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An Alaska we can believe in again, together

Like many of you I’ve spent most of my life working hard, finding a ways to jump over the roadblocks too many people face when we’re not raised with wealth and privilege. I grew up in foster care after my father was killed by a robber one night at his office. You’ve all had hardship in your own ways. I’ve learned from experience that everyone, regardless of background, deserves the right to succeed, to good schools, and find a way to a good-paying job. All people should have a fair chance to enjoy life and thrive.

Today we’re at a crossroads. I think we should take the road to a better future. Alaskans have been pitted against each other for too long. We can’t keep fighting over whether to support good schools, or construction and energy projects that will put people to work, or law enforcement, or a strong University, or our children and seniors, or a strong PFD.

I’d rather build an Alaska we can believe in again, together.

Last year 8,800 more people moved from Alaska than moved here. We can do better than a University that’s lost thousands of students, faculty, staff, and over 150 degree and voc. Ed, programs. That just harms the economy and trains fewer people to work in Alaska.

I believe a big part of the solution is getting a fair share for our oil. I always stood for a fair share as a legislator. We should be equal partners with an oil industry that produces good-paying jobs. But lobbyists and our Governor have made us junior partners.

I’ll work to end roughly $1 billion in unjustified oil tax subsidies we can’t afford. Governor Dunleavy was the deciding vote to pass those “tax credit” subsidies a legislator. I voted against them. Those subsidies come at the expense of schools, children, needed construction and infrastructure jobs, and a stronger PFD than this Governor has ever produced. He’s handed oil companies the money we need to build a better future.

I’ve voted to stand up for schools, children and seniors, and passed comprehensive protections for abused and neglected children. That work has resulted in awards, including from the Trump Administration.

This week an Anchorage news article indicated party values might come before the rights of all Alaskans in this Governor’s race. I think party politics should take a back seat. That’s why I worked hard to help elect and organize a coalition in the State House in 2017 of Republicans, Democrats and Independents. The best ideas don’t come from one party. This Governor has put party politics in the driver’s seat.

We can put thousands of people back to work on shovel-ready construction, maintenance and renewable energy projects across Alaska. Instead, we’re ignoring over $2 billion in mushrooming state and University deferred maintenance projects.

Alaska has become a state of austerity and unaffordable oil company subsidies. I want a state with opportunity.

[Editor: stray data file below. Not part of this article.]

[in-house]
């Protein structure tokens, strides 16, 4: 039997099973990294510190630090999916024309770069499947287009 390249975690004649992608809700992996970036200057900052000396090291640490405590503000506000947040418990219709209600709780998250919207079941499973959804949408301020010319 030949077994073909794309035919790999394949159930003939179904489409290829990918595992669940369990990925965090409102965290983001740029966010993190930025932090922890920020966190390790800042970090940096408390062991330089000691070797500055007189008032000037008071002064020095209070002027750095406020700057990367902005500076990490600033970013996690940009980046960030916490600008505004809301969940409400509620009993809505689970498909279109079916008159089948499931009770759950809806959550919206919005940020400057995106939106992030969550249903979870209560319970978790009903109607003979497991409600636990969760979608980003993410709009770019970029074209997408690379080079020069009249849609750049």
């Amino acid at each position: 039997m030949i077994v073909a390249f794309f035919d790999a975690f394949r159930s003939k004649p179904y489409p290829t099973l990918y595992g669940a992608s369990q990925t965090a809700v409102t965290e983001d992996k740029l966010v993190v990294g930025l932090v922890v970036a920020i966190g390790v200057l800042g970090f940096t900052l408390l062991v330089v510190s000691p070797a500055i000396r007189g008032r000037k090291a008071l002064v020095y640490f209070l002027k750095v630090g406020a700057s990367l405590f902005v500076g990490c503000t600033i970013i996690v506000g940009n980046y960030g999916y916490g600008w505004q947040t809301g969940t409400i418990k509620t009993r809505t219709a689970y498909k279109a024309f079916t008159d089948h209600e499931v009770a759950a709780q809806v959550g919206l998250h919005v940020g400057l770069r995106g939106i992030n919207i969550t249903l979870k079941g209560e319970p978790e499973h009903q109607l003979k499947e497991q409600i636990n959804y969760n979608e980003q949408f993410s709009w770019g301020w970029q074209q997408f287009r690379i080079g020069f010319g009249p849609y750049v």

I’ve voted to protect our rivers and fish, for Alaska’s current responsible mining and oil development, but against the toxic Pebble Mine. We can’t afford a Governor who’s still pushing Pebble on behalf of Canadian mine executives. That proposed project, as even our current and prior Republican and Democratic Presidents agree, stands as a threat to the world’s greatest remaining salmon runs. Pebble gives good mining projects like Fort Knox a black eye.

I believe in personal freedom, in a real way not as a slogan. And I believe in your rights to privacy and in equal rights for all. I’m proud I’m the only candidate in this race who believes women get to make their own health decisions, and that people deserve equal rights. Your personal business is not my business.

Unlike both of my main opponents, I would never allow my Attorney General to sue to roll back a woman’s right to choose. I’d fire them if they did. I’m the only candidate who can say that.

I want this and the next generation to have the opportunities my wife Kelly and I have had.

Kelly treats hospital patients with sometimes severe wounds. She also treats more COVID patients than she would if we had leadership willing to work harder to steer Alaskans towards the things that prevent the spread of an out-of-control COVID virus.

I began my career in Fairbanks working for Supreme Court Justice Jay Rabinowitz, and then in Anchorage as an Assistant Attorney General on the civil prosecution of Exxon after the catastrophic 1989 Exxon Valdez oil spill. As a legislator until 2018 I was proud to represent all Alaskans, urban and rural, not just those in one community.

I’m a Democrat who believes in representing everyone, regardless of party. I believe national parties don’t understand Alaska. But foremost, I’m an Alaskan who wants a brighter future for everyone in this state.

Les Gara is a former assistant attorney general and legislator and has lived in Alaska with his wife, Kelly, since 1988.

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